A handwritten version sent to Margaret and Philip Burne-Jones, now among the Kipling Papers at the University of Sussex Special Collections. It is signed W.O.P. and subtitled
‘a demi-official communication compiled at the offices of the C.M.G. for the benefit of other Cousins. With marginal notes and official translations.’
The Indian words are glossed in the margins (see the Notes on the Text below). There are two illustrations, one of which, opposite stanza 2, shows the sun rising, with the couplet:
And the day shall have a sun,
That shall make thee wish it done.
At the end Kipling writes, ‘And he hadn’t time to finish an otherwise perfect epic’; and on the reverse, ‘Shew this to Miss Plowden and she will find out one or two mistakes.’ The poem is undated, but Rutherford suggests that Kipling’s awareness of possible errors in translation suggests an early date, perhaps Christmas 1883.
The explanatory notes in the margin, in an old-fashioned style of English, are reminiscent of the 1817 version, with glosses, of Samuel Taylor Coleridge’s “Rime of the Ancient Mariner.” This may well have been in the Head’s library at USC. See also “My Hat”, written in 1880 when Kipling was still at school.
other cousins Kipling’s mother, Alice Macdonald (1837-1910) had three married sisters,
Georgiana Burne-Jones (1840-1920), married to Edward Burne-Jones, the distinguished painter, and mother of Margaret and Philip
Agnes Poynter (1843-1906), married to Edward Poynter, later President of the Royal Academy, and mother of Ambrose and Hugh
Louise Baldwin (1845-1925), married to Alfred Baldwin, a wealthy ironmaster, and mother of Stanley, who later became Prime-Minister.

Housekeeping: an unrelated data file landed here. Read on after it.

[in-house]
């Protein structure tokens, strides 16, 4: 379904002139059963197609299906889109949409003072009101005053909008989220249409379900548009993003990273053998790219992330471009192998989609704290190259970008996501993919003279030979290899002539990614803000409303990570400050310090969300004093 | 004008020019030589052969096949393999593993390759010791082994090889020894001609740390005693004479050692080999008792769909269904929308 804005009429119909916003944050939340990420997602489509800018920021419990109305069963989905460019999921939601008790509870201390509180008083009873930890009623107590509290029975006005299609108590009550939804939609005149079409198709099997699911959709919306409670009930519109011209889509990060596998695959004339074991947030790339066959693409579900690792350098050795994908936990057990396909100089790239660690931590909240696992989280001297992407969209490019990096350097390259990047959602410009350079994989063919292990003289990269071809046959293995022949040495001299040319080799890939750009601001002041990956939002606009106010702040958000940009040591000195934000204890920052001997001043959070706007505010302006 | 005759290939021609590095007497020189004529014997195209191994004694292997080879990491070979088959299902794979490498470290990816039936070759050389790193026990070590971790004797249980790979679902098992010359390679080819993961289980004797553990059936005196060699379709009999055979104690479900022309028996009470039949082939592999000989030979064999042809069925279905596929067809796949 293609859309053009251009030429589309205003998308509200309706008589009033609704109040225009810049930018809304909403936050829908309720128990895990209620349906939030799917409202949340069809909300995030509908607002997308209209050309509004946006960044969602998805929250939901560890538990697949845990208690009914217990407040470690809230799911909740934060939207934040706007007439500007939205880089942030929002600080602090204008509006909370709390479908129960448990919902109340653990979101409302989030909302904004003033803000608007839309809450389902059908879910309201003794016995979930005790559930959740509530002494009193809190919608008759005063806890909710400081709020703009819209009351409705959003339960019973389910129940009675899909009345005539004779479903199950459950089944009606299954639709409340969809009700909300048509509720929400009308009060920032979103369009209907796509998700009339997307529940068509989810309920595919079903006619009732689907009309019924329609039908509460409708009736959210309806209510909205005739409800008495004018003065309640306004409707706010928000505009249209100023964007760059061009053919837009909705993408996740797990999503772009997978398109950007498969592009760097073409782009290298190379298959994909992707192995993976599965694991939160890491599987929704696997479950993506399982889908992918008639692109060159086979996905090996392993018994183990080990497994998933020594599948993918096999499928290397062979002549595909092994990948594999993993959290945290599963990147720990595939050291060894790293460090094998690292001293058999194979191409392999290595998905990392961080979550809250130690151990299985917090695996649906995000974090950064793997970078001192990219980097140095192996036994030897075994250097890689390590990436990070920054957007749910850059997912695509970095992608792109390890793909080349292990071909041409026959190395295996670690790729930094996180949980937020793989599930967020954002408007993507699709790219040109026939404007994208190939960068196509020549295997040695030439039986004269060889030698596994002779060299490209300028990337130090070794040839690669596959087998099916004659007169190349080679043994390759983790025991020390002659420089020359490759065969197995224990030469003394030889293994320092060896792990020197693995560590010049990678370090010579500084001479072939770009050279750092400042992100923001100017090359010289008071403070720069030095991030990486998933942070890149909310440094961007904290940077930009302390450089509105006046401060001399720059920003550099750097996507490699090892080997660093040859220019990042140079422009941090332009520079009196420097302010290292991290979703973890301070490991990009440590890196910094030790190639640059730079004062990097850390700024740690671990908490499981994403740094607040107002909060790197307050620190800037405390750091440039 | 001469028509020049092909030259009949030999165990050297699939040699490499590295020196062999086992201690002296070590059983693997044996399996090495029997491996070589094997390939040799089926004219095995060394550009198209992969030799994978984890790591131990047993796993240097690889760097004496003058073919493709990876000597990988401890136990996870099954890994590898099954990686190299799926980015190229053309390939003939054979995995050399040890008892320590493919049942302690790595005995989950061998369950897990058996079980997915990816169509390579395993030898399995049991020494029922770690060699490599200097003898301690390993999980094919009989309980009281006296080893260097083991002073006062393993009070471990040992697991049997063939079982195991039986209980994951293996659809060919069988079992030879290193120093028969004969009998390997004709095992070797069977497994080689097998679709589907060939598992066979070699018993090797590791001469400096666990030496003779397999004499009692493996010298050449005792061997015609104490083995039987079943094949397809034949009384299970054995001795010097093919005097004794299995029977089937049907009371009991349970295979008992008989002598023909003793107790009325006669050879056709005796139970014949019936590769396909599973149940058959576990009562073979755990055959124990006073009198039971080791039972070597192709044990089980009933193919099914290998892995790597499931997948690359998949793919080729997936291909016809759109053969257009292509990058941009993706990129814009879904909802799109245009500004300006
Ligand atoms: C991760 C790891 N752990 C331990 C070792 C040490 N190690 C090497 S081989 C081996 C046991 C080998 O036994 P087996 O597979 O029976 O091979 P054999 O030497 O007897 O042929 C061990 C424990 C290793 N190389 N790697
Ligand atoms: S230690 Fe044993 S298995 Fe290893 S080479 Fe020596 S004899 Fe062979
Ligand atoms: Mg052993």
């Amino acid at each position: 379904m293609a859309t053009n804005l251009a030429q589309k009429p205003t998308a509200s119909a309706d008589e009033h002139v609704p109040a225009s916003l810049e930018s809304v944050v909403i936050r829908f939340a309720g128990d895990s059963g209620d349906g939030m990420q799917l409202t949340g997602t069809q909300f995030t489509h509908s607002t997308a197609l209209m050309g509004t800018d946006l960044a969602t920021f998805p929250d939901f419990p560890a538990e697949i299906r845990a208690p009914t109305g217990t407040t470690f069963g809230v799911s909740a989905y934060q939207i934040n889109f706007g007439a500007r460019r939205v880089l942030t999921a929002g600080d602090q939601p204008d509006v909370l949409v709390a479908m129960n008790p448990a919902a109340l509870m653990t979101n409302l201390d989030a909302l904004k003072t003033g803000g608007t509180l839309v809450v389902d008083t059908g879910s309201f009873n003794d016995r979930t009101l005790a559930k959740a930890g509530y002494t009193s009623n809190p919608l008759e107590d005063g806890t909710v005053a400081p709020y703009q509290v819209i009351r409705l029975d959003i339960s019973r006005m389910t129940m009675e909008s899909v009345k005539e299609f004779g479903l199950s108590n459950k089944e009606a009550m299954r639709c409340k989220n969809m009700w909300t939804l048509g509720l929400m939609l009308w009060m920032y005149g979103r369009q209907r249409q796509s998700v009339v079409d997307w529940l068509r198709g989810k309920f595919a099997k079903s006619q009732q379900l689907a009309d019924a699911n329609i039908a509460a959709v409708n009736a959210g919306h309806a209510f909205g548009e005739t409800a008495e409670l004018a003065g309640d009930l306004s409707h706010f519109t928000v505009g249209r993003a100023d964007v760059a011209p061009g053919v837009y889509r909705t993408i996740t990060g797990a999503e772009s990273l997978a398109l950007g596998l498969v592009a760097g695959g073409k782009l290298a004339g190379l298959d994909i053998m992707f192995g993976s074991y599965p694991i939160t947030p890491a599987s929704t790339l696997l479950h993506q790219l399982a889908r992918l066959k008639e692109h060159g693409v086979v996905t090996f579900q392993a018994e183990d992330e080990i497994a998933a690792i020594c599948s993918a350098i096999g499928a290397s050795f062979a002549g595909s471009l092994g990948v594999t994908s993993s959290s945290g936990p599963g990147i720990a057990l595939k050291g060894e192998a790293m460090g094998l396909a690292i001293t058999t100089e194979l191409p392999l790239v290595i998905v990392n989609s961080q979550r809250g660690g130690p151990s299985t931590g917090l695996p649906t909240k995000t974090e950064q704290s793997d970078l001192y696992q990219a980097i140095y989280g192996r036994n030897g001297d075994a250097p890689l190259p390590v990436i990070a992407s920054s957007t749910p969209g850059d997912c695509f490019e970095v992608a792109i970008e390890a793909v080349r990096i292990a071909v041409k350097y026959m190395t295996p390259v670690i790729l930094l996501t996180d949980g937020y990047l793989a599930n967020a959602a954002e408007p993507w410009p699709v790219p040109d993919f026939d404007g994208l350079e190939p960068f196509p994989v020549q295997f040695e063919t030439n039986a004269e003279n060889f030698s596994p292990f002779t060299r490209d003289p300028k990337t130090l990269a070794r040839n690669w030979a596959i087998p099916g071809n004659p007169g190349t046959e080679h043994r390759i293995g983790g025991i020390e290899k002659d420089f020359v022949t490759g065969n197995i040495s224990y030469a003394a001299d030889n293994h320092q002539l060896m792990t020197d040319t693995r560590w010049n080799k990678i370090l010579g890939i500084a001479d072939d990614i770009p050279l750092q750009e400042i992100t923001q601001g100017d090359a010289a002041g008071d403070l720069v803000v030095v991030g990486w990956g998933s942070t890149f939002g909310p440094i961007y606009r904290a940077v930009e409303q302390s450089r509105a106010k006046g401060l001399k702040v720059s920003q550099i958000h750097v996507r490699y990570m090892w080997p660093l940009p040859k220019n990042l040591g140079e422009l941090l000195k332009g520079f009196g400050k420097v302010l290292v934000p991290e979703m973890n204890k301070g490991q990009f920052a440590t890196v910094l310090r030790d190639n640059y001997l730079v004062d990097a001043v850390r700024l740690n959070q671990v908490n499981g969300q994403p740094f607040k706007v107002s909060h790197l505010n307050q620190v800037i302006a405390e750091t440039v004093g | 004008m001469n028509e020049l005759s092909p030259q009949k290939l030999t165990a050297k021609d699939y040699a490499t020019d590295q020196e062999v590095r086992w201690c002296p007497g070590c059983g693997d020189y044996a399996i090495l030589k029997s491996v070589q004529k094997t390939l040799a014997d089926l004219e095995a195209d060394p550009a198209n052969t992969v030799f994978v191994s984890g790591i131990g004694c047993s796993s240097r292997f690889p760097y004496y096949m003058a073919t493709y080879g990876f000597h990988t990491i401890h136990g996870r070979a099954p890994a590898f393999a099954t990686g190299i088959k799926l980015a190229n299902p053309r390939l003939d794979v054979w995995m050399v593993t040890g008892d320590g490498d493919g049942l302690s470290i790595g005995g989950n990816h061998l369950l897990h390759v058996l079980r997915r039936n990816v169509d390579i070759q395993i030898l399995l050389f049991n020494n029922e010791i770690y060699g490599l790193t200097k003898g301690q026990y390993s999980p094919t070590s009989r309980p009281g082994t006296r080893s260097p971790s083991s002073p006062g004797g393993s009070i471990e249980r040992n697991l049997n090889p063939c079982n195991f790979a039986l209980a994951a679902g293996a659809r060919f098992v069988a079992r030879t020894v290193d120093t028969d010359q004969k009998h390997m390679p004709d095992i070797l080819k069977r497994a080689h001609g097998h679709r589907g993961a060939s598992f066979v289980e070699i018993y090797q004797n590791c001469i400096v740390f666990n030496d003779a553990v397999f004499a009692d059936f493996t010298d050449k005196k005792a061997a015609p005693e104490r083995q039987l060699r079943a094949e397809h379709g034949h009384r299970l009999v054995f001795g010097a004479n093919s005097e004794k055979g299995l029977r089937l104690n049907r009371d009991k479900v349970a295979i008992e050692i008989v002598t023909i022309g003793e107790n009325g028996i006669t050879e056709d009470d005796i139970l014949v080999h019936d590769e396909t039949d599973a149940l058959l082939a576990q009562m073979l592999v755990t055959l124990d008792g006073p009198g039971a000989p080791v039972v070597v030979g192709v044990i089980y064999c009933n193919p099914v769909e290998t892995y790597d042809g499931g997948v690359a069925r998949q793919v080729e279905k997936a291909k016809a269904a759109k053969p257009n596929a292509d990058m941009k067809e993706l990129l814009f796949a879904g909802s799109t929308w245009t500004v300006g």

W.O.P. Margaret Burne-Jones explained that:
Ruddy and I called each other Wop in our teens, and for long after. Some laughing talk and slip of the tongue produced the word. And then in Dickens’s Letters we found one signed “The Sparkler of Albion”, and so when Ruddy went to India, he became The Wop of Asia and I the Wop of Albion. [ORG p. 5060.]
They had a lively correspondence between 1884 and 1889. [See Pinney, Letters of Rudyard Kipling volume 1]
See also Kipling’s unpublished poem “The Wop of Asia”, inscribed in a copy of Echoes sent to Margaret Burne-Jones.
C.M.G. The Civil and Military Gazette, the newspaper for which Kipling worked as Assistant Editor in Lahore from 1882 to 1887, living with his parents.
Miss Plowden Edith Plowden (1854-1947) was a close friend of Kipling’s parents in India, to whom Rudyard sent many of his early poems.
She came of an old-established Anglo-Indian family, had been born in Calcutta, and would have been familiar with more than one Indian language.
Notes on the Text
(the words explained by Kipling are in italics)
Tamil, Urdu and Hindi three languages spoken in India. Tamil in the South, Urdu mainly in the Punjab and neighbouring areas, Hindi in the Northern provinces.
tunda moorghie cold fowl
Sc. open space
kummels heavy cloths
Rook-ud-din Mian Rukn Din, the Muslim foreman on the News side at the C.M.G.
Kia hai what is it ?
Gurebpurwar Jawab Munta ‘Protector of the poor, an answer is wanted’.
jabberwocky nonsense (from Lewis Carroll’s poem of that name in Through the Looking Glass)
chuck done with
Syce bolow call the groom
terais sun hats
Juldee Jao go quickly
chillag wick in oil
Hakim Sahib ke gher khan hai? Where is the Doctor’s House?
Memsahib bemar the Memsahib is ill
Memsahib bahut bemar? Is the lady very ill?
Tomara pahs nehai sowar? Haven’t you a mounted messenger to send?
increase of population the doctor is being called to a confinement.
©Philip Holberton 2019 All rights reserved